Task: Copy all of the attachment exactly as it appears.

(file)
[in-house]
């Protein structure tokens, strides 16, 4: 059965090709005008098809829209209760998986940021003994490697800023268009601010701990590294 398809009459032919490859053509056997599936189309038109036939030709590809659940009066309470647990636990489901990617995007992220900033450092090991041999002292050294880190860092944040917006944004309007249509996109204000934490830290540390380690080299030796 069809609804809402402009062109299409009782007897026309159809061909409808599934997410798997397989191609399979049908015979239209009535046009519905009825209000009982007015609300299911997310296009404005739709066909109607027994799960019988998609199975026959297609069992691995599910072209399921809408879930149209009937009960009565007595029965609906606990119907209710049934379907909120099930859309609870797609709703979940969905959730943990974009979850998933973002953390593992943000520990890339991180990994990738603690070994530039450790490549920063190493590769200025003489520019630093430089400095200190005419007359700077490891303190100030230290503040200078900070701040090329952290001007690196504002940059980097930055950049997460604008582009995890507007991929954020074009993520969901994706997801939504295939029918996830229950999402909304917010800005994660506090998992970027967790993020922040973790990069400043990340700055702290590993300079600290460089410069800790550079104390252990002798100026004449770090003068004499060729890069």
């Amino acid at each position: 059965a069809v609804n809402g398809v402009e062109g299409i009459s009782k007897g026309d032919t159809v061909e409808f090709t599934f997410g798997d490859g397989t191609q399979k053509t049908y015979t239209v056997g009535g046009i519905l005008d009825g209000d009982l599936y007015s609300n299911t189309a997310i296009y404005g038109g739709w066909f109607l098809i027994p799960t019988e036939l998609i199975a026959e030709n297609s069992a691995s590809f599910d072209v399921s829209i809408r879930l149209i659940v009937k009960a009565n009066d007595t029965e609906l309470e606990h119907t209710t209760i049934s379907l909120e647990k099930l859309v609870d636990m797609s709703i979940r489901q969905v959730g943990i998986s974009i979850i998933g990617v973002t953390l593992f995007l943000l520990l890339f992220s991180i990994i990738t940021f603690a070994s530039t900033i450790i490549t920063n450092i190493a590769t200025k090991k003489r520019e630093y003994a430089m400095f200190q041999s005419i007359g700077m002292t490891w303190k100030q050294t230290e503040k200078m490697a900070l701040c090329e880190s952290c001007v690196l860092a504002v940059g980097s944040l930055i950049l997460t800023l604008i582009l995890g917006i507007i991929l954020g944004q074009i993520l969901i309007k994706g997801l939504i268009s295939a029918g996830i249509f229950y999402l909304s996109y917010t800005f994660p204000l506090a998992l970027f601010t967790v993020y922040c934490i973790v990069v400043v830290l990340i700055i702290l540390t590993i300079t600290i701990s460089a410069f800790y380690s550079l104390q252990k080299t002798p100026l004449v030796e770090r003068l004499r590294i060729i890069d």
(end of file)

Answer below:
[in-house]
């Protein structure tokens, strides 16, 4: 059965090709005008098809829209209760998986940021003994490697800023268009601010701990590294 398809009459032919490859053509056997599936189309038109036939030709590809659940009066309470647990636990489901990617995007992220900033450092090991041999002292050294880190860092944040917006944004309007249509996109204000934490830290540390380690080299030796 069809609804809402402009062109299409009782007897026309159809061909409808599934997410798997397989191609399979049908015979239209009535046009519905009825209000009982007015609300299911997310296009404005739709066909109607027994799960019988998609199975026959297609069992691995599910072209399921809408879930149209009937009960009565007595029965609906606990119907209710049934379907909120099930859309609870797609709703979940969905959730943990974009979850998933973002953390593992943000520990890339991180990994990738603690070994530039450790490549920063190493590769200025003489520019630093430089400095200190005419007359700077490891303190100030230290503040200078900070701040090329952290001007690196504002940059980097930055950049997460604008582009995890507007991929954020074009993520969901994706997801939504295939029918996830229950999402909304917010800005994660506090998992970027967790993020922040973790990069400043990340700055702290590993300079600290460089410069800790550079104390252990002798100026004449770090003068004499060729890069």
């Amino acid at each position: 059965a069809v609804n809402g398809v402009e062109g299409i009459s009782k007897g026309d032919t159809v061909e409808f090709t599934f997410g798997d490859g397989t191609q399979k053509t049908y015979t239209v056997g009535g046009i519905l005008d009825g209000d009982l599936y007015s609300n299911t189309a997310i296009y404005g038109g739709w066909f109607l098809i027994p799960t019988e036939l998609i199975a026959e030709n297609s069992a691995s590809f599910d072209v399921s829209i809408r879930l149209i659940v009937k009960a009565n009066d007595t029965e609906l309470e606990h119907t209710t209760i049934s379907l909120e647990k099930l859309v609870d636990m797609s709703i979940r489901q969905v959730g943990i998986s974009i979850i998933g990617v973002t953390l593992f995007l943000l520990l890339f992220s991180i990994i990738t940021f603690a070994s530039t900033i450790i490549t920063n450092i190493a590769t200025k090991k003489r520019e630093y003994a430089m400095f200190q041999s005419i007359g700077m002292t490891w303190k100030q050294t230290e503040k200078m490697a900070l701040c090329e880190s952290c001007v690196l860092a504002v940059g980097s944040l930055i950049l997460t800023l604008i582009l995890g917006i507007i991929l954020g944004q074009i993520l969901i309007k994706g997801l939504i268009s295939a029918g996830i249509f229950y999402l909304s996109y917010t800005f994660p204000l506090a998992l970027f601010t967790v993020y922040c934490i973790v990069v400043v830290l990340i700055i702290l540390t590993i300079t600290i701990s460089a410069f800790y380690s550079l104390q252990k080299t002798p100026l004449v030796e770090r003068l004499r590294i060729i890069d």